People ("Book of the Week")
"A fascinating history lesson, disguised as a novel, about a wily woman who survives lethal Tudor plots and outlasts a deadly king.”
Historical Novels Review
"This novel beautifully exemplifies [Kateryn Parr’s] accomplishments while portraying an honest and emotional woman learning to survive in a dangerous royal court.”
RT Book Review (top pick)
“Gregory manages to make history lively, fascinating and real, even as she puts her own twist on what readers believe they know. The impeccable research shows in every page, while her wonderfully realistic dialogue and remarkable characters come to life. Gregory is a historian with heart and wit who makes history accessible.”
Christ and Pop Culture
"Parr’s story speaks of resilience, of a spirit that cannot be squelched."
National Examiner
“The unforgettable, vivid story of Henry VIII’s last queen, Kateryn Parr…will have readers spellbound”
New York Daily News
"Gorgeous fun."
The Washington Post
"The White Princess features one of the more intriguing theories about the possible fate of the princes."
New York Post
"This wives’ tale takes on a new life under Gregory’s whimsical pen.”
People Magazine
"Loyalties are torn, paranoia festers and you can almost hear the bray of royal trumpets as the period springs to life. It’s a bloody irresistible read."
Library Journal
★ 07/01/2015
In her latest historical outing, Gregory (The White Queen) studies the final Tudor wife. Henry VIII has chosen his sixth and last bride, Kateryn Parr, and she is justifiably terrified at this prospect. There is no denying the king, even as her heart longs for her lover Thomas Seymour. Kateryn's family is of the reformed faith and wants her to promote their religious agenda to the king. Reluctant at first, she comes to embrace the Protestant faith in earnest. Subjected to Henry's dramatic mood swings, Kateryn quickly learns that she must tread carefully to stay safe and promote her cause. Things go smoothly for a period, but the capricious king decides that the old religion is best after all and Kateryn is now in danger of being arrested for heresy. As she fights for her life, she must compromise her newfound religious principles. VERDICT Full of vivid details and fraught with the constant tension of a court run by a madman, this novel will appeal most to historical fiction readers and those who enjoyed Wolf Hall. The end of the story is well known, but Gregory beautifully builds the suspense.—Kristen Stewart, Pearland Lib., Brazoria Cty. Lib. Syst., TX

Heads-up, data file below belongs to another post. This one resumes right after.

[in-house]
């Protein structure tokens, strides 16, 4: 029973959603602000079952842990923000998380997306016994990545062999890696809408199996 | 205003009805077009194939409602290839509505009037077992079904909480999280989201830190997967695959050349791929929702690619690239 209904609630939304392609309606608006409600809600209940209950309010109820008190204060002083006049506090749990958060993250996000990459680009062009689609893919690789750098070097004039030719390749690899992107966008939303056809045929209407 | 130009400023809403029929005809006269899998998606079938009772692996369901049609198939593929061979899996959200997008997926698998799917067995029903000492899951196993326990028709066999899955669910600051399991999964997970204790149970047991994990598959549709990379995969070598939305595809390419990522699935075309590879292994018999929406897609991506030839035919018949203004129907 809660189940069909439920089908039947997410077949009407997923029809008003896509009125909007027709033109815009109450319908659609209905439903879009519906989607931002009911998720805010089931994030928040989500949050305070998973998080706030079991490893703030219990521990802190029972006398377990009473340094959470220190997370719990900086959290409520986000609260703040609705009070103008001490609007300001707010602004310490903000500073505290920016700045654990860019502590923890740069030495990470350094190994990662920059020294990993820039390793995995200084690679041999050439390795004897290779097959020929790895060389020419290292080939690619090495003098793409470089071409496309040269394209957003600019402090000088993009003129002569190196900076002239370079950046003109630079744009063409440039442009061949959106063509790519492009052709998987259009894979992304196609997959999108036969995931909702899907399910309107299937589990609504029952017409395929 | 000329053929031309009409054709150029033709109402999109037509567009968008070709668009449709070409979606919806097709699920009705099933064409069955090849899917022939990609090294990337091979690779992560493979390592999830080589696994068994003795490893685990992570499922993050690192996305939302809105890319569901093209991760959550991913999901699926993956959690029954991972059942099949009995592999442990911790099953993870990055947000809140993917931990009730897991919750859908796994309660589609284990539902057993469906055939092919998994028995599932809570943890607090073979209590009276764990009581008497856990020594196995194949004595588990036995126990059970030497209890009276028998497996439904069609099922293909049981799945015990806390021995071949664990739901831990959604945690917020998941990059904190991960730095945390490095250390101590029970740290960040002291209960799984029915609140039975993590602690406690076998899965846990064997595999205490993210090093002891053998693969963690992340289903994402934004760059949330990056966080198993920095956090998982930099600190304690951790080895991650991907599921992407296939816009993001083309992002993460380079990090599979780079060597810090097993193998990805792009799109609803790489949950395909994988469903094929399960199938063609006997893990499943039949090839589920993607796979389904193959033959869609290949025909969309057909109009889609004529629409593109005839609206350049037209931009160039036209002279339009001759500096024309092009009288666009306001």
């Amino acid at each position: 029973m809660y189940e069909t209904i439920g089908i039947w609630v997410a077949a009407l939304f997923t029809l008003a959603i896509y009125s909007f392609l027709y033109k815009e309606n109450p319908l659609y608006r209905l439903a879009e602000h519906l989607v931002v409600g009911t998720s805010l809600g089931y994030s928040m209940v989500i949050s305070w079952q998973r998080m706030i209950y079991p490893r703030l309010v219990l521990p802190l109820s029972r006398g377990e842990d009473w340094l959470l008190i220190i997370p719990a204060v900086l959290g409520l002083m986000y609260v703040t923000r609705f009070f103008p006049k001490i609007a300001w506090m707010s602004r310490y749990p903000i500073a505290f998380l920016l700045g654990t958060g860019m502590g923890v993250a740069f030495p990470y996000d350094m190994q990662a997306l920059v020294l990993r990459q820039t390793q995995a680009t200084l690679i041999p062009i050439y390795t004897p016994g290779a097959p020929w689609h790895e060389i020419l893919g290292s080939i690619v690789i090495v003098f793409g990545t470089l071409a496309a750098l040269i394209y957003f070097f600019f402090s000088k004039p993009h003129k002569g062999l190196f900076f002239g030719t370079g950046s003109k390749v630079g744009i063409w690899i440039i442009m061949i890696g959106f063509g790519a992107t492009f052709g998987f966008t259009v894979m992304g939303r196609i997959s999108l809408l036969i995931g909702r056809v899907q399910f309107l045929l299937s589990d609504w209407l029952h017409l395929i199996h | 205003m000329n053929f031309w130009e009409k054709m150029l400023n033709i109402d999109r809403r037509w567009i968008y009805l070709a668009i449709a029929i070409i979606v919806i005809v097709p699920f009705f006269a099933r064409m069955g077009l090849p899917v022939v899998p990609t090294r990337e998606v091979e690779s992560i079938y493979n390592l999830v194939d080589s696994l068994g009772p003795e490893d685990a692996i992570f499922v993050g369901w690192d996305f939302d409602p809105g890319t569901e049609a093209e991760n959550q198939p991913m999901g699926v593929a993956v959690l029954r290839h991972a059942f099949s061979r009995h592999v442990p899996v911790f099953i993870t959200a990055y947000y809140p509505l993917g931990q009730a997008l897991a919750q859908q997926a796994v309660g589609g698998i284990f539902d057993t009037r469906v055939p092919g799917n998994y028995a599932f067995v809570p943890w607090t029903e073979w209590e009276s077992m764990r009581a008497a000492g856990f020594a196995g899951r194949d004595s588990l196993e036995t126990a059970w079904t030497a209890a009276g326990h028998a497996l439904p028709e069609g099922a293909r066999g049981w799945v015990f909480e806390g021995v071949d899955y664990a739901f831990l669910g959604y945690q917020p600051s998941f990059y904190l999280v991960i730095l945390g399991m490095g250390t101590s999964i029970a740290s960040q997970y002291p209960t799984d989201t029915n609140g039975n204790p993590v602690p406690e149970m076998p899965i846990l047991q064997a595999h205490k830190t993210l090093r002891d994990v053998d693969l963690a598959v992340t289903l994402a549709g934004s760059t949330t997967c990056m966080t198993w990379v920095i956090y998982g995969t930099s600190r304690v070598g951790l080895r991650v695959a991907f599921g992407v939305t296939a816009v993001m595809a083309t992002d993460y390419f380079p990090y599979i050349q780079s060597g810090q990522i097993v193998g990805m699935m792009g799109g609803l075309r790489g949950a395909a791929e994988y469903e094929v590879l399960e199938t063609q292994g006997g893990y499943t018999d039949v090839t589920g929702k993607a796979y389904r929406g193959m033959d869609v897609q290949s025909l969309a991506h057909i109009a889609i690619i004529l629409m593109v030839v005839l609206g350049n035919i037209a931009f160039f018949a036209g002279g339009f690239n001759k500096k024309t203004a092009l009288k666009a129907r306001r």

Kirkus Reviews
2015-06-04
By pondering the mistakes of her predecessors, Kateryn Parr, sixth wife of King Henry VIII, manages to keep her head. Gregory, who has written extensively about the Tudors and other British dynasties, now turns her attention to the end of Henry's reign. The king, though grotesquely obese and suffering from gout and a suppurating leg wound, still fancies himself the warrior, huntsman, and seducer he was in his youth. Kateryn Parr, a widow at 31, is commanded shortly after her husband's death to come to court, where Henry immediately makes his matrimonial intentions clear. Although she loves Thomas Seymour, brother of the late Queen Jane, who died giving birth to Henry's heir, Prince Edward, Kateryn knows she has no choice but to marry Henry. As consort, Kateryn strives to avoid, by word or deed, any indication she is other than Henry's loving helpmeet. Although well-aware that none of his other wives had any control over his mercurial whims—not even best-beloved Jane, who died alone while Henry was off hunting—Kateryn is not planning on providing any ammunition to those who would see her replaced, like the love letter that led to Katherine Howard's execution or the arrogance that made Anne Boleyn a target. She concentrates on studying and promoting her pet projects, advocating for Scriptures in English and supporting the Protestant Reformation, while appearing never to overtly disagree with the growing faction hoping to restore papism. With a male heir in place, both Princess Mary and Princess Elizabeth are relegitimized thanks to Parr. However, she is warned, by Thomas and others, that if Henry wants her gone, no amount of discretion can save her life. Gregory puts readers at the scene with visceral details like the annoying sounds Henry makes while gorging himself and the smell of his never-healing leg that seeps into Kateryn's dreams. Although Kateryn's studiousness makes for some dull reading, the pace picks up as her intellect becomes her greatest liability.

Product Details

ISBN-13:
9781476758817
Publisher:
Touchstone
Publication date:
03/29/2016
Series:
Plantagenet and Tudor Novels Series
Edition description:
Reprint
Pages:
496
Sales rank:
14,956
Product dimensions:
5.20(w) x 7.70(h) x 1.10(d)

Meet the Author

Philippa Gregory is the author of several bestselling novels, including The Other Boleyn Girl, and is a recognized authority on women’s history. Her Cousins’ War novels are the basis for the critically acclaimed Starz miniseries The White Queen. She graduated from the University of Sussex and received a PhD from the University of Edinburgh, where she is a Regent. She holds an honorary degree from Teesside University, and is a fellow of the Universities of Sussex and Cardiff. She welcomes visitors to her website, PhilippaGregory.com.

Brief Biography

Hometown:
Yorkshire, England
Date of Birth:
January 9, 1954
Place of Birth:
Nairobi, Kenya, East Africa
Education:
B.A. in history, Sussex University, 1982; Ph.D., 18th-century popular fiction, Edinburgh, 1984
Website:
http://www.PhilippaGregory.com

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The Taming of the Queen 3.8 out of 5 based on 0 ratings. 14 reviews.
Anonymous More than 1 year ago